In an interview with Google, Makoto Koike said that sorting cucumbers in Japan was time-consuming as each farm had its own classification standard.
The machine transmits data from three cameras to a small computer. The data is then stored in Google’s cloud servers.
The decisions made by the algorithms in the cloud control the machine’s sorting arm, which moves the cucumbers into one of nine groups. An algorithm is a set of instructions used for problem-solving in computer programming.
Before the machine could work, Koike took more than 7 000 images of cucumbers to develop the sorting algorithms. The machine is 70% effective in real world production and can be replicated to sort a variety of crops.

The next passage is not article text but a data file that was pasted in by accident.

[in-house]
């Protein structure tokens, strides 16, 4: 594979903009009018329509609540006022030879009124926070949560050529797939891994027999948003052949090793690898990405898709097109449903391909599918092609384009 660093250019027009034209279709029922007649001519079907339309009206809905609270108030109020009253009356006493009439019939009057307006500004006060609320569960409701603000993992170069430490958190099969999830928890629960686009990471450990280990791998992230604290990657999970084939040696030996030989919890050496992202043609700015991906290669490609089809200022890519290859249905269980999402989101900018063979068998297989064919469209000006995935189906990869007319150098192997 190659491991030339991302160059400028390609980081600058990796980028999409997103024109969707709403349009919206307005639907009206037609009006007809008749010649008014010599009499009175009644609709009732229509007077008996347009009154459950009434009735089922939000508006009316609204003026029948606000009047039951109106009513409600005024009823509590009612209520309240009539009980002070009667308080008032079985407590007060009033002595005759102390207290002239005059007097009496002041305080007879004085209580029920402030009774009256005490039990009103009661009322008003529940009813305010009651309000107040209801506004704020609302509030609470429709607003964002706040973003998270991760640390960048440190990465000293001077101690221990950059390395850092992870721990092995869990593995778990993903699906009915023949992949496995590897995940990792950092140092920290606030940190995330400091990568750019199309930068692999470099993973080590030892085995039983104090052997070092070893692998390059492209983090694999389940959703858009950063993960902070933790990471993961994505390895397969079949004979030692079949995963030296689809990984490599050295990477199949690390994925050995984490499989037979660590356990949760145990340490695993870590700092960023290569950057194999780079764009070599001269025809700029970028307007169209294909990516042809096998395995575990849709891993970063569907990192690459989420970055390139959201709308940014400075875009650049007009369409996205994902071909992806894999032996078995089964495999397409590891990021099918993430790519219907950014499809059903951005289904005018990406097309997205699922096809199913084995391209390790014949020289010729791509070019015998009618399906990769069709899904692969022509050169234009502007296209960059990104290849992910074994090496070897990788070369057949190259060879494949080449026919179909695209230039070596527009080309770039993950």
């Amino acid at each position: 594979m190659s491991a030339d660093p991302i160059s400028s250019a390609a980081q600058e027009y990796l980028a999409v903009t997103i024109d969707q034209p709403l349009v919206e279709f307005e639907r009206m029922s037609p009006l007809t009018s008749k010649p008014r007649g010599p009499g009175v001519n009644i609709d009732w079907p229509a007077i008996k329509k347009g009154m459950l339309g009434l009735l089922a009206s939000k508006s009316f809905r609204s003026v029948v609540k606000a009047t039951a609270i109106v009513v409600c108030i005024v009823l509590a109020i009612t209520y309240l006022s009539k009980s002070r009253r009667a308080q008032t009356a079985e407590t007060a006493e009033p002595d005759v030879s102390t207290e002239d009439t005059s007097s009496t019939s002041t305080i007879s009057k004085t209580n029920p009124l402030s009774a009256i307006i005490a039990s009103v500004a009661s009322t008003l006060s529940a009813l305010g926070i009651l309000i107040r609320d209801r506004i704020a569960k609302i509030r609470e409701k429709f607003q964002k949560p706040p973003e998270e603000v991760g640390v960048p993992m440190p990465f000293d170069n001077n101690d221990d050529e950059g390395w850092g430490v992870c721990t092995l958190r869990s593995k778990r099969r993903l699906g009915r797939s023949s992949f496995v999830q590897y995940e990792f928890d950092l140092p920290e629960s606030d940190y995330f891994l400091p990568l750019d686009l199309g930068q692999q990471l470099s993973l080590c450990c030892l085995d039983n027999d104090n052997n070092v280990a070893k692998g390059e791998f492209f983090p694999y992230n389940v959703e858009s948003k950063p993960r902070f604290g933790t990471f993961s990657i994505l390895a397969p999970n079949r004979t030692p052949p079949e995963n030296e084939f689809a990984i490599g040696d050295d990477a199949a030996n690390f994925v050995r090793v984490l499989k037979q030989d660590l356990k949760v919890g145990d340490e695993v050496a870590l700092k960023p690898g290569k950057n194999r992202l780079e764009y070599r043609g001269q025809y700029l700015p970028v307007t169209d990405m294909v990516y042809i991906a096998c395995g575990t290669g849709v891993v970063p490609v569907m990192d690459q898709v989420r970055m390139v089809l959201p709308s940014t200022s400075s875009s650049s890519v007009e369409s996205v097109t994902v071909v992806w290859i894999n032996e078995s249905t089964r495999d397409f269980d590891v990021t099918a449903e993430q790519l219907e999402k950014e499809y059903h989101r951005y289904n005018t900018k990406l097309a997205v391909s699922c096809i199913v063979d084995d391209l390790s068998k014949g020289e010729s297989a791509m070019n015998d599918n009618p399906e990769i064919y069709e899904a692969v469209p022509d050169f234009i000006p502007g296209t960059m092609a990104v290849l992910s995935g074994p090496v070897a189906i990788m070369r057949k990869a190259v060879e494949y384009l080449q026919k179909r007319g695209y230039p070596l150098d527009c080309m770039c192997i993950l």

Christiaan Downing, from Unitec SA Fruit Technology Ltd, said that mechanisation was taking place more slowly in South Africa because the cost of labour was lower than in other countries.
“That’s why manual sorting is still widely utilised in South Africa,” he said.
He added that mechanisation enabled greater sorting precision.
“When it comes to fruit, there’s no way a human eye can sort as fast and correctly as technology on the market. Sorting your product is about saving time and money, and being as productive as possible.”